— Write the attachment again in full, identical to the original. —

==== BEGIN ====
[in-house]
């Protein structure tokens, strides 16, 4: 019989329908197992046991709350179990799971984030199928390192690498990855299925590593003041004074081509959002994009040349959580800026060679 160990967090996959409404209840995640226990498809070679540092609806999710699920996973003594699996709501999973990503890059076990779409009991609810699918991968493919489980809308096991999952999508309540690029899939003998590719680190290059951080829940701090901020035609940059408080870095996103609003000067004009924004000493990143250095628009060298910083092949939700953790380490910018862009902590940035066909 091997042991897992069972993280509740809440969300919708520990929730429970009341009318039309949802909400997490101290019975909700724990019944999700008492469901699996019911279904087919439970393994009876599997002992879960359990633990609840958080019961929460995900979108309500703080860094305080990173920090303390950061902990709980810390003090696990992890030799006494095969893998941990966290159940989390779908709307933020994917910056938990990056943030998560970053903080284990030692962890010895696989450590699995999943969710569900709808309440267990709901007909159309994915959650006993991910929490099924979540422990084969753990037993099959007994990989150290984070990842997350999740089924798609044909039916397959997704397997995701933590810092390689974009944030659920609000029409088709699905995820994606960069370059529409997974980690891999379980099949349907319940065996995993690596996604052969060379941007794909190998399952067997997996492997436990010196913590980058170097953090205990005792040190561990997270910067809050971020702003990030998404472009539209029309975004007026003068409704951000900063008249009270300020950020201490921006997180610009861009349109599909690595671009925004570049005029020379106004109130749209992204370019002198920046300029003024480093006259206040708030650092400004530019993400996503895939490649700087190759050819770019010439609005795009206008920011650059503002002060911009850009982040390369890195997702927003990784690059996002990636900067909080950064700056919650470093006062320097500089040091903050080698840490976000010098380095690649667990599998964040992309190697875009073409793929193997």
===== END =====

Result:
[in-house]
């Protein structure tokens, strides 16, 4: 019989329908197992046991709350179990799971984030199928390192690498990855299925590593003041004074081509959002994009040349959580800026060679 160990967090996959409404209840995640226990498809070679540092609806999710699920996973003594699996709501999973990503890059076990779409009991609810699918991968493919489980809308096991999952999508309540690029899939003998590719680190290059951080829940701090901020035609940059408080870095996103609003000067004009924004000493990143250095628009060298910083092949939700953790380490910018862009902590940035066909 091997042991897992069972993280509740809440969300919708520990929730429970009341009318039309949802909400997490101290019975909700724990019944999700008492469901699996019911279904087919439970393994009876599997002992879960359990633990609840958080019961929460995900979108309500703080860094305080990173920090303390950061902990709980810390003090696990992890030799006494095969893998941990966290159940989390779908709307933020994917910056938990990056943030998560970053903080284990030692962890010895696989450590699995999943969710569900709808309440267990709901007909159309994915959650006993991910929490099924979540422990084969753990037993099959007994990989150290984070990842997350999740089924798609044909039916397959997704397997995701933590810092390689974009944030659920609000029409088709699905995820994606960069370059529409997974980690891999379980099949349907319940065996995993690596996604052969060379941007794909190998399952067997997996492997436990010196913590980058170097953090205990005792040190561990997270910067809050971020702003990030998404472009539209029309975004007026003068409704951000900063008249009270300020950020201490921006997180610009861009349109599909690595671009925004570049005029020379106004109130749209992204370019002198920046300029003024480093006259206040708030650092400004530019993400996503895939490649700087190759050819770019010439609005795009206008920011650059503002002060911009850009982040390369890195997702927003990784690059996002990636900067909080950064700056919650470093006062320097500089040091903050080698840490976000010098380095690649667990599998964040992309190697875009073409793929193997």